Books have allowed us to record and assess history as well as predict and prepare for the future and their impact on cultural development was a big influence on Kieran Dunn when he was thinking about a name for his bookstore.
“Janus is the Roman god of gateways and doorways,” said Dunn. “He looked forward and he looked backward. We look back to a long tradition of bookselling and in some ways we are very traditional but we also look forward to the future. What technology can we use? What can we do differently in order to move forward and exist in this different time?”
Janus Books just celebrated their sixth anniversary in July but the future of bookstores was, at best, uncertain in 2012 when Dunn first opened its doors in the Shops at Paisley plaza.
“It was probably a great time to open because a lot of bookstores were going out of business,” said Dunn. “I didn’t think books were going anywhere so, I thought I’d put my money where my mouth is and open the store. It’s not exactly a get rich quick scheme but I get to eat. I eat every day and I have all the books I can read. So, all things considered. It’s pretty good.”
Dunn was born in Hamilton and moved to Guelph with his family when he was five years old. He is an only child so he often escaped into books to entertain himself. He developed a fascination with computers while attending high school at John F. Ross CVI and after graduation enrolled in the computer sciences program at Trent University in Peterborough.
“Books are my first love even before computers,” he said. “I used to go down to Macondo Books and when I went to Peterborough they had a number of excellent used bookstores there as well. I spent a lot of time there and I thought it was a really cool thing.”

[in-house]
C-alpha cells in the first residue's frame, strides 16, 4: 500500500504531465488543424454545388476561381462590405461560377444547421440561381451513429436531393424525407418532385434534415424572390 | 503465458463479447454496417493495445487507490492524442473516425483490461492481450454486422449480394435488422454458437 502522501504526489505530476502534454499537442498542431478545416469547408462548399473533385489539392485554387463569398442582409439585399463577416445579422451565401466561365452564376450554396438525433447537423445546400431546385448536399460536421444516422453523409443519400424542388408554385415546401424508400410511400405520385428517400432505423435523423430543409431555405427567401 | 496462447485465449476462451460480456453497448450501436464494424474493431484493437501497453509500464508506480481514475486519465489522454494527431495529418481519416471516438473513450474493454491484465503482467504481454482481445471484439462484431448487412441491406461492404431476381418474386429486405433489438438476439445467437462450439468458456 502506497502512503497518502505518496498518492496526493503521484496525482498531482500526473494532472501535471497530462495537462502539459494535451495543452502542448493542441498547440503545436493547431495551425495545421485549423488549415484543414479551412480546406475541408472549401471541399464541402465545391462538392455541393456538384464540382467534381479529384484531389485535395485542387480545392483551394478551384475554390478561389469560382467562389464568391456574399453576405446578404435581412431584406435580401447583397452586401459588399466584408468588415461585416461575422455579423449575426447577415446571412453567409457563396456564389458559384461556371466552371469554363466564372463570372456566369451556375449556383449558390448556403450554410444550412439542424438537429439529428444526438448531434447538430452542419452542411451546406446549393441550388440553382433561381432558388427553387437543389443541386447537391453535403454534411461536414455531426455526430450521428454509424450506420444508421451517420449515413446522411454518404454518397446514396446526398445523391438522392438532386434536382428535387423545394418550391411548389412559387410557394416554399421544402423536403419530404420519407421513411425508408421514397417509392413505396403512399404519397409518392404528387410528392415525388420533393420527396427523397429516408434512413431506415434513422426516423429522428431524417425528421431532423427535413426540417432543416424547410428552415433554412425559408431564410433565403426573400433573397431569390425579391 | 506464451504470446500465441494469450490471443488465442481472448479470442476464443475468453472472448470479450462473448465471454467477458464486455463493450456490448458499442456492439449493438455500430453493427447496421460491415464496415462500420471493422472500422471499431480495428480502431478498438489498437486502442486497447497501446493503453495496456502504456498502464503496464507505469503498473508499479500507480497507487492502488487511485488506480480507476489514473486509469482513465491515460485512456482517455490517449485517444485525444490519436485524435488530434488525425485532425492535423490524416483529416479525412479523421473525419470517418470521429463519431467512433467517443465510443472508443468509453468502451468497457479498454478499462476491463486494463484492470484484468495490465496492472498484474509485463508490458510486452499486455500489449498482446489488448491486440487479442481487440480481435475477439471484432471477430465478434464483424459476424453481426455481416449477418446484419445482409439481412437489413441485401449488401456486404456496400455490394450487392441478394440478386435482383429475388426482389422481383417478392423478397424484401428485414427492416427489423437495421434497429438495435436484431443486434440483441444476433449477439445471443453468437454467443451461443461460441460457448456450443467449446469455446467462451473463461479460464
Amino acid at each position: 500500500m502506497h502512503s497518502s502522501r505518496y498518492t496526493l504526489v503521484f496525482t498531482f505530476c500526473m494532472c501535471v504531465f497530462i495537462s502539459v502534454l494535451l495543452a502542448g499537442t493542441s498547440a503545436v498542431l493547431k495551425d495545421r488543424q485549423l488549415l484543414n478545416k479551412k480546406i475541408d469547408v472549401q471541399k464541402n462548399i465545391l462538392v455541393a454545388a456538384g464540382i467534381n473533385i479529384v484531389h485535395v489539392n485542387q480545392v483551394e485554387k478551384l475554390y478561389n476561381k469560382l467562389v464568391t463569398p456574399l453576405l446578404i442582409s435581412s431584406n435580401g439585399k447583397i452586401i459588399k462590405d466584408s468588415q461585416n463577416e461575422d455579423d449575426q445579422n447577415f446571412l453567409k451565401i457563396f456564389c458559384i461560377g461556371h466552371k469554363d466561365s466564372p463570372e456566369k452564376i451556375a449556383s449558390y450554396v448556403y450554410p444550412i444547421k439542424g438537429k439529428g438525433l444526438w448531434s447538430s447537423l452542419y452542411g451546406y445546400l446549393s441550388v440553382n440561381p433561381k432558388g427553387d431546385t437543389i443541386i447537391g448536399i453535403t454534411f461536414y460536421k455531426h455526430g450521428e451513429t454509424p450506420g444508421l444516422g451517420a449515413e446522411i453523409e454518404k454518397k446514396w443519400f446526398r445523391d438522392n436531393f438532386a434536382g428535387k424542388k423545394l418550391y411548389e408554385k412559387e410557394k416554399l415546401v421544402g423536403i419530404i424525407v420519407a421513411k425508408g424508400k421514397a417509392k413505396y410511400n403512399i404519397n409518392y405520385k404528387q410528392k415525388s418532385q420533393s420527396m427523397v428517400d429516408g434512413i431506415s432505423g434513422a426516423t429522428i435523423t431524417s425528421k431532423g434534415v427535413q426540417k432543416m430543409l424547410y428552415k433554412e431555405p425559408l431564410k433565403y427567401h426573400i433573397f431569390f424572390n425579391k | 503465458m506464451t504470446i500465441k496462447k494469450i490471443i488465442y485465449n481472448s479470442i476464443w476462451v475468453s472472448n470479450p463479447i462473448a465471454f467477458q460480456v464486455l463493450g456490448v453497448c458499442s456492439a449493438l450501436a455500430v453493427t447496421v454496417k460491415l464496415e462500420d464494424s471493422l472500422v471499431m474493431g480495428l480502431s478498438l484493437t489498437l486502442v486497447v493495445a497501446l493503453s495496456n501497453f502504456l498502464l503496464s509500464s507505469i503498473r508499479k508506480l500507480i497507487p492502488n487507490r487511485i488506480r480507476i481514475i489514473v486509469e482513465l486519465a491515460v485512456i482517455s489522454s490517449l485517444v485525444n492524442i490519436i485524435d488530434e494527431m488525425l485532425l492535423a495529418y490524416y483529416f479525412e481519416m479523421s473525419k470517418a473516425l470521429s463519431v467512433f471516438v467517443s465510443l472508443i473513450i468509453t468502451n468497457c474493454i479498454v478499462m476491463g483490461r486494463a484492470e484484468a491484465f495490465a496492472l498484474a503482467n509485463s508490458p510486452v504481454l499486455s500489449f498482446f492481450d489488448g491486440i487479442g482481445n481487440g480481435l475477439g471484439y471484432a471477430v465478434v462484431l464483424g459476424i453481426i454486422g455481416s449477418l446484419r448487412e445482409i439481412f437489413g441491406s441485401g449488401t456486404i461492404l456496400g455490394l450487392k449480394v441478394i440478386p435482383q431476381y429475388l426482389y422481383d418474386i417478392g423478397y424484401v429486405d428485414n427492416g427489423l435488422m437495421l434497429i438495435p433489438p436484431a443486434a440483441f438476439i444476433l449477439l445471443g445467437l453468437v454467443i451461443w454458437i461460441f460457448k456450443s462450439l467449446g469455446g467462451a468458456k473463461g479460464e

He grew bored with his university studies after a year and a half and quit to work in the IT industry for a number of different tech companies including Apple.
“One day I was between things and I was considering whether I should go back to school, get a job or open a bookstore,” he said. “It is something I wanted to do since high school.”
The final decision came to him like a passage from a novel.
“I remember the day,” said Dunn. “I was in my mother’s basement. The sun was coming through the window and I decided to open a bookstore. It was a crazy idea but I thought, now is the time. If I don’t do it now, then when?”
It took him two years to collect enough books to fill the shelves and launch the business.
“We opened with 6,000 books, which now doesn’t seem like a lot but at the time it was a significant investment in time and money to find 6,000 good books,” he said.
They have more than doubled their inventory and staff since then and that has allowed them to broaden the scope of books they stock.
“We have around 13,000 books,” said Dunn. “When we opened it was just me and my mom helping out. Now there are four different people working here and each of us has our own separate tastes so we all buy what is interesting to us as well.”
They remain one of only two used bookstores in the city and don’t seem to worry too much about competition from the Internet, Amazon and eBooks.
“We are just humming along,” said Dunn. “We are looking to expand our online presence in various ways. I have heard about this strange kind of book they call a face book. We are going to check that out and see what it is all about because we haven’t done any of that before.”
They have no plans to diversify their product line like many of the big bookstores.
“We don’t sell candles, blankets or cellphone cases,” said Dunn. “We just doubled down on books. If for some reason demand for books disappears and people stop buying them we will go out of business.”
However, he doesn’t foresee that happening.“It’s an age-old process and it has been going on in its current form for more than 500 years,” said Dunn. “It’s not going away anytime soon.”